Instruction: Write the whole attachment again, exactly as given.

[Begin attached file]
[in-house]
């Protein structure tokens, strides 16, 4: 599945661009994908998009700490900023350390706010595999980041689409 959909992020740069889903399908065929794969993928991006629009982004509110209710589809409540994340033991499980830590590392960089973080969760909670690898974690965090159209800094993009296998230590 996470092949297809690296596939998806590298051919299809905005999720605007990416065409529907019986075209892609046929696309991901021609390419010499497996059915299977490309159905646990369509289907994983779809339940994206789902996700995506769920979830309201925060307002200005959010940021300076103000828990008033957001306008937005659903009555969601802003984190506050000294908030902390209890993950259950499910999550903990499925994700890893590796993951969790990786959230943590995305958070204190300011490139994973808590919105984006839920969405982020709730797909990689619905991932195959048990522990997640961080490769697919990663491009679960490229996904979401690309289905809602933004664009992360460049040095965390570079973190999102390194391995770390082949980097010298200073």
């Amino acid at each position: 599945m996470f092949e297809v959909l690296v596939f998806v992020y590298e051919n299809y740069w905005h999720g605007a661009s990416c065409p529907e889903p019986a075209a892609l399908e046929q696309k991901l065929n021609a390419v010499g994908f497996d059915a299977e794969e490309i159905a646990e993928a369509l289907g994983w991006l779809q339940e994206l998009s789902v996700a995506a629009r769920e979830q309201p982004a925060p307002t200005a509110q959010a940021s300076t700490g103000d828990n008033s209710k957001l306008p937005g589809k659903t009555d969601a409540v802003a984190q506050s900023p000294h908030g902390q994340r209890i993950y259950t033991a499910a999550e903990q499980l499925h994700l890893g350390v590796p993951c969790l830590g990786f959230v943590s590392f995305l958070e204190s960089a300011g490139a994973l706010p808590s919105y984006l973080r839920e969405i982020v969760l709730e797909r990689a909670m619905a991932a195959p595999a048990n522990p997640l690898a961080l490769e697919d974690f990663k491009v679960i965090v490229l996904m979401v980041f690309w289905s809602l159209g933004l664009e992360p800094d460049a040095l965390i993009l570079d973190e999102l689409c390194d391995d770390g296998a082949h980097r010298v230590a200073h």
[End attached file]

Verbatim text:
[in-house]
């Protein structure tokens, strides 16, 4: 599945661009994908998009700490900023350390706010595999980041689409 959909992020740069889903399908065929794969993928991006629009982004509110209710589809409540994340033991499980830590590392960089973080969760909670690898974690965090159209800094993009296998230590 996470092949297809690296596939998806590298051919299809905005999720605007990416065409529907019986075209892609046929696309991901021609390419010499497996059915299977490309159905646990369509289907994983779809339940994206789902996700995506769920979830309201925060307002200005959010940021300076103000828990008033957001306008937005659903009555969601802003984190506050000294908030902390209890993950259950499910999550903990499925994700890893590796993951969790990786959230943590995305958070204190300011490139994973808590919105984006839920969405982020709730797909990689619905991932195959048990522990997640961080490769697919990663491009679960490229996904979401690309289905809602933004664009992360460049040095965390570079973190999102390194391995770390082949980097010298200073």
């Amino acid at each position: 599945m996470f092949e297809v959909l690296v596939f998806v992020y590298e051919n299809y740069w905005h999720g605007a661009s990416c065409p529907e889903p019986a075209a892609l399908e046929q696309k991901l065929n021609a390419v010499g994908f497996d059915a299977e794969e490309i159905a646990e993928a369509l289907g994983w991006l779809q339940e994206l998009s789902v996700a995506a629009r769920e979830q309201p982004a925060p307002t200005a509110q959010a940021s300076t700490g103000d828990n008033s209710k957001l306008p937005g589809k659903t009555d969601a409540v802003a984190q506050s900023p000294h908030g902390q994340r209890i993950y259950t033991a499910a999550e903990q499980l499925h994700l890893g350390v590796p993951c969790l830590g990786f959230v943590s590392f995305l958070e204190s960089a300011g490139a994973l706010p808590s919105y984006l973080r839920e969405i982020v969760l709730e797909r990689a909670m619905a991932a195959p595999a048990n522990p997640l690898a961080l490769e697919d974690f990663k491009v679960i965090v490229l996904m979401v980041f690309w289905s809602l159209g933004l664009e992360p800094d460049a040095l965390i993009l570079d973190e999102l689409c390194d391995d770390g296998a082949h980097r010298v230590a200073h």